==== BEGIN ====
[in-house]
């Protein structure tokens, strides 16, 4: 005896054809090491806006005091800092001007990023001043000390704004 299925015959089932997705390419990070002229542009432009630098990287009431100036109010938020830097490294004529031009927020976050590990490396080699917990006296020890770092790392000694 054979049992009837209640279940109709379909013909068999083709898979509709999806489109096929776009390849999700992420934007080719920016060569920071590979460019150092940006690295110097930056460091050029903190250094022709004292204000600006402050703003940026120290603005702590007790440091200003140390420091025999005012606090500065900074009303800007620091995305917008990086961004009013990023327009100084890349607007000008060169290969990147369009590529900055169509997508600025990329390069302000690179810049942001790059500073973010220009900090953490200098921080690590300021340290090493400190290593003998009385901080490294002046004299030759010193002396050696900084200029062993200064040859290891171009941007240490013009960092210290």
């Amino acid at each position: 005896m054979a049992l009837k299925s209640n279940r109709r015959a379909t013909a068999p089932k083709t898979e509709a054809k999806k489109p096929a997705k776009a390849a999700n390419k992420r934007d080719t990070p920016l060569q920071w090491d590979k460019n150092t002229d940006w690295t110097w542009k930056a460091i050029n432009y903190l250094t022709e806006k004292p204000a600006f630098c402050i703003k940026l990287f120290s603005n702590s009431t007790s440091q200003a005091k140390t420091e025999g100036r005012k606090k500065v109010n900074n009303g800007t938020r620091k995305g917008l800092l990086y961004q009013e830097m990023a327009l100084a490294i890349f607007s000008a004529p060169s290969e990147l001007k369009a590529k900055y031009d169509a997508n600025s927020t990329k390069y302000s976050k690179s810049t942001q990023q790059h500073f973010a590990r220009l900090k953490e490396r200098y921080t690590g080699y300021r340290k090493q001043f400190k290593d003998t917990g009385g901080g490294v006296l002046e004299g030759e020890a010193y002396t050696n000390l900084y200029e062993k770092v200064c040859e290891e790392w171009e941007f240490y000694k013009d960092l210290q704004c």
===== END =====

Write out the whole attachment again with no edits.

[in-house]
């Protein structure tokens, strides 16, 4: 005896054809090491806006005091800092001007990023001043000390704004 299925015959089932997705390419990070002229542009432009630098990287009431100036109010938020830097490294004529031009927020976050590990490396080699917990006296020890770092790392000694 054979049992009837209640279940109709379909013909068999083709898979509709999806489109096929776009390849999700992420934007080719920016060569920071590979460019150092940006690295110097930056460091050029903190250094022709004292204000600006402050703003940026120290603005702590007790440091200003140390420091025999005012606090500065900074009303800007620091995305917008990086961004009013990023327009100084890349607007000008060169290969990147369009590529900055169509997508600025990329390069302000690179810049942001790059500073973010220009900090953490200098921080690590300021340290090493400190290593003998009385901080490294002046004299030759010193002396050696900084200029062993200064040859290891171009941007240490013009960092210290």
């Amino acid at each position: 005896m054979a049992l009837k299925s209640n279940r109709r015959a379909t013909a068999p089932k083709t898979e509709a054809k999806k489109p096929a997705k776009a390849a999700n390419k992420r934007d080719t990070p920016l060569q920071w090491d590979k460019n150092t002229d940006w690295t110097w542009k930056a460091i050029n432009y903190l250094t022709e806006k004292p204000a600006f630098c402050i703003k940026l990287f120290s603005n702590s009431t007790s440091q200003a005091k140390t420091e025999g100036r005012k606090k500065v109010n900074n009303g800007t938020r620091k995305g917008l800092l990086y961004q009013e830097m990023a327009l100084a490294i890349f607007s000008a004529p060169s290969e990147l001007k369009a590529k900055y031009d169509a997508n600025s927020t990329k390069y302000s976050k690179s810049t942001q990023q790059h500073f973010a590990r220009l900090k953490e490396r200098y921080t690590g080699y300021r340290k090493q001043f400190k290593d003998t917990g009385g901080g490294v006296l002046e004299g030759e020890a010193y002396t050696n000390l900084y200029e062993k770092v200064c040859e290891e790392w171009e941007f240490y000694k013009d960092l210290q704004c």